The City of Campbell River, B.C., has announced that its new water supply project will reduce the cost of future water system upgrades by an estimated $16.5 million over the next 10 years.

“With the construction of Campbell River’s new water intake and water quality centre at John Hart Lake, we eliminate the need for millions of dollars in future upgrades that would have otherwise been required,” said Mayor Andy Adams. “We appreciate BC Hydro funding the majority of this new water supply project, and we recognize that years of positive partnership between the City and BC Hydro have helped generate this benefit for the entire community.”

Campbell River regularly updates its long-term, strategic water system plan that identifies future improvements to meet demand related to community growth. Their most recent update was triggered by the City’s water supply system changes associated with the BC Hydro’s planned removal of the penstocks that currently supply the community’s water.

The City’s new water supply system, now under construction, will improve reliability and resiliency of the City’s water supply and will also incorporate water supply to the industrial park and Gordon Road residents, an area currently supplied by a separate water system.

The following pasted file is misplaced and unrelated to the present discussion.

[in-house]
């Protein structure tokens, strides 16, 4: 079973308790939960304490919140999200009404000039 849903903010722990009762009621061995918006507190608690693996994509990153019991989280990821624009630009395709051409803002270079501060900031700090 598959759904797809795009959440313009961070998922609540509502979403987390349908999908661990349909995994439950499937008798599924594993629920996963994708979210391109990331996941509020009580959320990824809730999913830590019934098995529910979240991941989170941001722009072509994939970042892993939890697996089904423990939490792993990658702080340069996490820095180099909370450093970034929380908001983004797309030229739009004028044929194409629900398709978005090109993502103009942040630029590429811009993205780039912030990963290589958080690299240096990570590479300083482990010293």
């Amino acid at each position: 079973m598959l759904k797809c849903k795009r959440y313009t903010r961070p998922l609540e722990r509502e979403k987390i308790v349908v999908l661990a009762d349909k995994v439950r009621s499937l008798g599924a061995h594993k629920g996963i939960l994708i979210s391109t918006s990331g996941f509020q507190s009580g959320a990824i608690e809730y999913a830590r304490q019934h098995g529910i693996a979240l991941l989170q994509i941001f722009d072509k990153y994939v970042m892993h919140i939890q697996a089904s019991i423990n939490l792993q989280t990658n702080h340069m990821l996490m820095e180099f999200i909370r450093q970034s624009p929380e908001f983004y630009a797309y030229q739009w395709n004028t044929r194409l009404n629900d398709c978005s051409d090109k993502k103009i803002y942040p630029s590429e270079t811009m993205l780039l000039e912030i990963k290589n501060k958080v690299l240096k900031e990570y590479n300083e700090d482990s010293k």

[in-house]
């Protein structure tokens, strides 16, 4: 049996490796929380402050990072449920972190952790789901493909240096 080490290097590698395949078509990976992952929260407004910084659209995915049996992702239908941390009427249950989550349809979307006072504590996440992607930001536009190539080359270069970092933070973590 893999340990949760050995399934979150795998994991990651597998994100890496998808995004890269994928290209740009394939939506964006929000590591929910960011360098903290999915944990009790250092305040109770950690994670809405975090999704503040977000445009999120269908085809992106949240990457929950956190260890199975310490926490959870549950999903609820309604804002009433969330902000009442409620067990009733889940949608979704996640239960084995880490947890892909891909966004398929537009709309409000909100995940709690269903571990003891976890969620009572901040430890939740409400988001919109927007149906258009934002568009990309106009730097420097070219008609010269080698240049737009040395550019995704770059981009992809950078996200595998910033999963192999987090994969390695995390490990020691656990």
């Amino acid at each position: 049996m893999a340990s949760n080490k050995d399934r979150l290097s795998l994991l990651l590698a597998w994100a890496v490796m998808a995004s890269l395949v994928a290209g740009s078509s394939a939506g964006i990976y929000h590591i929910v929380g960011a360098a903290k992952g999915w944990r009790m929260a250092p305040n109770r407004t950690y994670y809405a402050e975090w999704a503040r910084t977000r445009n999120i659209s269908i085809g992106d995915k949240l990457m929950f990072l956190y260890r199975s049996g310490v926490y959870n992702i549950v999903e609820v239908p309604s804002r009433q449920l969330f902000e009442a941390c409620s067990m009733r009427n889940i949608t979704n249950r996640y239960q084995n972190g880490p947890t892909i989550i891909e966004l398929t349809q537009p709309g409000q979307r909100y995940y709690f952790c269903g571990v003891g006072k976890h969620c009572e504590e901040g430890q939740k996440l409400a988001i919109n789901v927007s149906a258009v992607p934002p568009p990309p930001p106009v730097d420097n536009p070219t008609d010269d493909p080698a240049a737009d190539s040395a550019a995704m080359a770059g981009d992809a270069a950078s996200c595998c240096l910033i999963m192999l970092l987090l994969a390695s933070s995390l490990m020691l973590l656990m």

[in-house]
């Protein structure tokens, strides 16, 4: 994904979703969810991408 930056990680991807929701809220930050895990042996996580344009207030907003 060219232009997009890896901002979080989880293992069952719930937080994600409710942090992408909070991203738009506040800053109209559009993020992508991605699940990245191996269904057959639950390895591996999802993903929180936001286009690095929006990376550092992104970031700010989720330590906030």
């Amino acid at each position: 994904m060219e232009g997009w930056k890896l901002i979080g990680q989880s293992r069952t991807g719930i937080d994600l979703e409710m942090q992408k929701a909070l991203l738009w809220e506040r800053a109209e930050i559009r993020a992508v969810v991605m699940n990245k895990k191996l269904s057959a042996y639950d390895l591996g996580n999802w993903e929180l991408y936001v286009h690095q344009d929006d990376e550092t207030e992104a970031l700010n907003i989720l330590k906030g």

“Future capital plan cost reductions are primarily the result of efficient design of integrated water supply and disinfection facilities and an overall net increase in water system operating pressure,” said Jennifer Peters, Campbell River’s utilities manager. “The new water system will include a pumping component that ensures water can be supplied to the community regardless of the water elevation in John Hart Lake, which greatly improves the reliability of community water. It has the added benefit of increasing the available operating pressure to the community’s water distribution system, which in turn has helped eliminate the need for significant infrastructure upgrades that would have otherwise been required to boost water pressure in certain neighbourhoods.”

Construction of the City’s new water supply system is expected to be completed in early 2018 with commissioning in spring 2018. Neighbourhoods that could experience water pressure changes will be notified in advance of the new system being put into operation. The findings of the new plan will also be shared with developers and consultants so that future construction can reflect this new water system plan.

“Eliminating $16.5 million in anticipated future infrastructure system upgrades is hugely significant to the City’s water utility,” said Ron Neufeld, the City’s general manager of operations and deputy city manager. “Even with this good news, it is important that we all remain vigilant in our water conservation efforts.”


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